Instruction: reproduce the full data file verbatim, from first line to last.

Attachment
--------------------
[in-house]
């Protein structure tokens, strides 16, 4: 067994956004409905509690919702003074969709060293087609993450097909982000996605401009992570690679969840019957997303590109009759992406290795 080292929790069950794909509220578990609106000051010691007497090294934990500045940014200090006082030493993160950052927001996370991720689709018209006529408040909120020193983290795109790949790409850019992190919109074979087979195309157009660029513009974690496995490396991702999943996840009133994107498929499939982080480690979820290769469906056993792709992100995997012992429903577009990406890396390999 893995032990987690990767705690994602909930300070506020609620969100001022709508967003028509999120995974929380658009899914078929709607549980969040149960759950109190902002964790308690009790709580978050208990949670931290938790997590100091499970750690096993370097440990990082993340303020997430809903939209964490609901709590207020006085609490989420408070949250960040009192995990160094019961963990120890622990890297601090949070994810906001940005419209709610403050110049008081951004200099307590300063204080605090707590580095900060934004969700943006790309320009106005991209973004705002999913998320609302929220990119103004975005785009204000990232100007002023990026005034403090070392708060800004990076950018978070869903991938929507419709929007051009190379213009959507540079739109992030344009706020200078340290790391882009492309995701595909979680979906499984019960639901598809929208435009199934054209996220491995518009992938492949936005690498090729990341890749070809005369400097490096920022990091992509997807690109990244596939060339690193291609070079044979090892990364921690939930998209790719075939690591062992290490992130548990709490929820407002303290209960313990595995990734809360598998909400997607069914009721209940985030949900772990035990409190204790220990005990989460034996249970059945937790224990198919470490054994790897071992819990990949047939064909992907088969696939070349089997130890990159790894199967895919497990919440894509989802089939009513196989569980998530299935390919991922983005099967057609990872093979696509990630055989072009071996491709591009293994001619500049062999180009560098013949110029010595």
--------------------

[in-house]
């Protein structure tokens, strides 16, 4: 067994956004409905509690919702003074969709060293087609993450097909982000996605401009992570690679969840019957997303590109009759992406290795 080292929790069950794909509220578990609106000051010691007497090294934990500045940014200090006082030493993160950052927001996370991720689709018209006529408040909120020193983290795109790949790409850019992190919109074979087979195309157009660029513009974690496995490396991702999943996840009133994107498929499939982080480690979820290769469906056993792709992100995997012992429903577009990406890396390999 893995032990987690990767705690994602909930300070506020609620969100001022709508967003028509999120995974929380658009899914078929709607549980969040149960759950109190902002964790308690009790709580978050208990949670931290938790997590100091499970750690096993370097440990990082993340303020997430809903939209964490609901709590207020006085609490989420408070949250960040009192995990160094019961963990120890622990890297601090949070994810906001940005419209709610403050110049008081951004200099307590300063204080605090707590580095900060934004969700943006790309320009106005991209973004705002999913998320609302929220990119103004975005785009204000990232100007002023990026005034403090070392708060800004990076950018978070869903991938929507419709929007051009190379213009959507540079739109992030344009706020200078340290790391882009492309995701595909979680979906499984019960639901598809929208435009199934054209996220491995518009992938492949936005690498090729990341890749070809005369400097490096920022990091992509997807690109990244596939060339690193291609070079044979090892990364921690939930998209790719075939690591062992290490992130548990709490929820407002303290209960313990595995990734809360598998909400997607069914009721209940985030949900772990035990409190204790220990005990989460034996249970059945937790224990198919470490054994790897071992819990990949047939064909992907088969696939070349089997130890990159790894199967895919497990919440894509989802089939009513196989569980998530299935390919991922983005099967057609990872093979696509990630055989072009071996491709591009293994001619500049062999180009560098013949110029010595």